Terri Freeman at a National Trust property

Current employer: National Trust

Current job title: Visitor Experience Manager

Current location: Ham House and Garden, Richmond, Surrey

“Working for the Trust opens you up to a lot of behind the scenes opportunities: scaffold tour of Castle Drogo, cleaning an 18th century mirror, driving a tractor around Capability Brown landscapes, scaring people on ghost tours, walking along the edge of Ham House’s roof in a harness!”
Tell us about your career path since graduation. 
I didn’t know what I wanted to do after leaving university. I concentrated on earning money so that I could travel for a couple of months. When I returned I started applying for jobs at local museums, organisations in London, English Heritage, and then my Mum suggested the National Trust. There was a job at my local property, and this turned out to be my foot in the door at an organisation I really believed in. I’ve worked with the Trust ever since, first in retail and catering and now I’m in visitor experience. 
Has your career path changed since graduation?
When I started at Chedworth Roman Villa it was in retail and catering. I was in that role for a few years and I knew it wasn’t right for me. Whilst working for the Trust I learnt about the role of curators and liked the sound of that. I did some work shadowing with a couple of curators and decided I would do a masters in Country Houses at the University of Leicester to help further my knowledge and strengthen my CV. Whilst I was doing the course I got involved with visitor experience and ended up getting the role of Visitor Services Officer. I quickly realised this was the area I wanted to stay in and, after doing that role for a season, I then became the Assistant Visitor Experience Manager at Stowe Gardens, Buckinghamshire. I’ve stayed in visitor experience ever since and love it.
What is the most difficult thing which you have faced in your career?
When I was working at Stowe I was in my mid-twenties and had to line manage two people who were about double my age. That was difficult because they had so much life and career experience of their own and were having to be managed by some young upstart! Life experience is so invaluable and it’s important to respect that and I learnt a lot from them and managed to build a rapport with them. My time at Stowe was a steep learning curve but one that has held me in good stead ever since.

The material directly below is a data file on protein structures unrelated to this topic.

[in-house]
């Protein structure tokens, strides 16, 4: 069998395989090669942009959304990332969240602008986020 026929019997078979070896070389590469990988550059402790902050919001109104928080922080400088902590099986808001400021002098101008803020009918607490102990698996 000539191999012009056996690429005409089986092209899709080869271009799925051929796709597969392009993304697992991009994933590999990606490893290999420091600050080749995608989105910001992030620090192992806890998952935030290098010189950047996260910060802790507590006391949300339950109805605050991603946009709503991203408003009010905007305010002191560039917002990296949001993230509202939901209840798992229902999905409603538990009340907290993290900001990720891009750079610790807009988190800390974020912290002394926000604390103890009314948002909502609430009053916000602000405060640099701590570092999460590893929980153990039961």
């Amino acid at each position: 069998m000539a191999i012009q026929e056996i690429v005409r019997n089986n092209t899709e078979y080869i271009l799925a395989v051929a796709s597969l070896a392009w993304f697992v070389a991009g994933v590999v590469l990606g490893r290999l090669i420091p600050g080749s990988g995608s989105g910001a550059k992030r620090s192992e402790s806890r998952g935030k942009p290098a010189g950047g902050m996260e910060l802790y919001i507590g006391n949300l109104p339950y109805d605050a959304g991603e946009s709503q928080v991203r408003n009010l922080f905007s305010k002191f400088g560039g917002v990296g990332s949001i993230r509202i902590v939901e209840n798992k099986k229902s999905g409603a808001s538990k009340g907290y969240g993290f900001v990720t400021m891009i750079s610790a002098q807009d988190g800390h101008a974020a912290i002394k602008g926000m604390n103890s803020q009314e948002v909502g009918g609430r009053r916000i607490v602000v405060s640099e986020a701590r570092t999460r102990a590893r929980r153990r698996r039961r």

What is the best, most exciting or fun thing that you have done in your career?
There have been a few! Working for the Trust opens you up to a lot of behind the scenes opportunities: scaffold tour of Castle Drogo, cleaning an 18th century mirror, driving a tractor around Capability Brown landscapes, scaring people on ghost tours, walking along the edge of Ham House’s roof in a harness! One of the best parts of my job is getting to go through the doors that say ‘staff only’ and discovering new things every day. 
What advice would you give to anyone wanting to get in to the same line of work?
Working for the National Trust or any heritage organisation is competitive so I would advise getting work experience through volunteering and part-time work. When I look at applications, I interview people who can express a real commitment to the organisation and have volunteered or worked in the sector, even at entry level. If you’re like me and aren’t sure what you want to do, volunteer at a range of places and roles you are interested in, and also the ones in which you’re not that interested. My preferred period of history is early modern yet my first proper job was at a Romano-British villa from the 4th century AD. Don’t always expect to walk into your dream role, you might need to think outside the box and work sideways until you get there. I have always preferred country houses but I’ve worked at a ruin, landscape garden, and countryside property before I got to Ham House.
How did studying at Plymouth help you?
I have to pitch for a range of things – more staffing, new facilities, different visitor offers – and I need to write business cases for all of them. I take the same approach as when I was studying history: I make sure that I have sufficient evidence to back up my argument. I need to state the current situation, why something needs to change, the expected benefits and what will happen if nothing is done. I look at data and research and analyse what’s going on. This analytical approach to my work was developed whilst studying history. History isn’t always about dates, facts and figures, it’s the process of interpretation, coming to a conclusion and making a decision.
Is there anything else which you would like to share with our current students?
Not sure if I should say this or not but I got to Plymouth through clearing. I thought the world had ended and was so upset. But, with the benefit of hindsight, it all worked out for the best. I had a fantastic time, made some great friends, earned a 2:1 degree. I’m a believer in fate and that what will be will be. The only regrets I have are around things I didn’t do. Make the most of every opportunity and if it doesn’t work out, it doesn’t work out. It will be difficult at times but worth it in the end.

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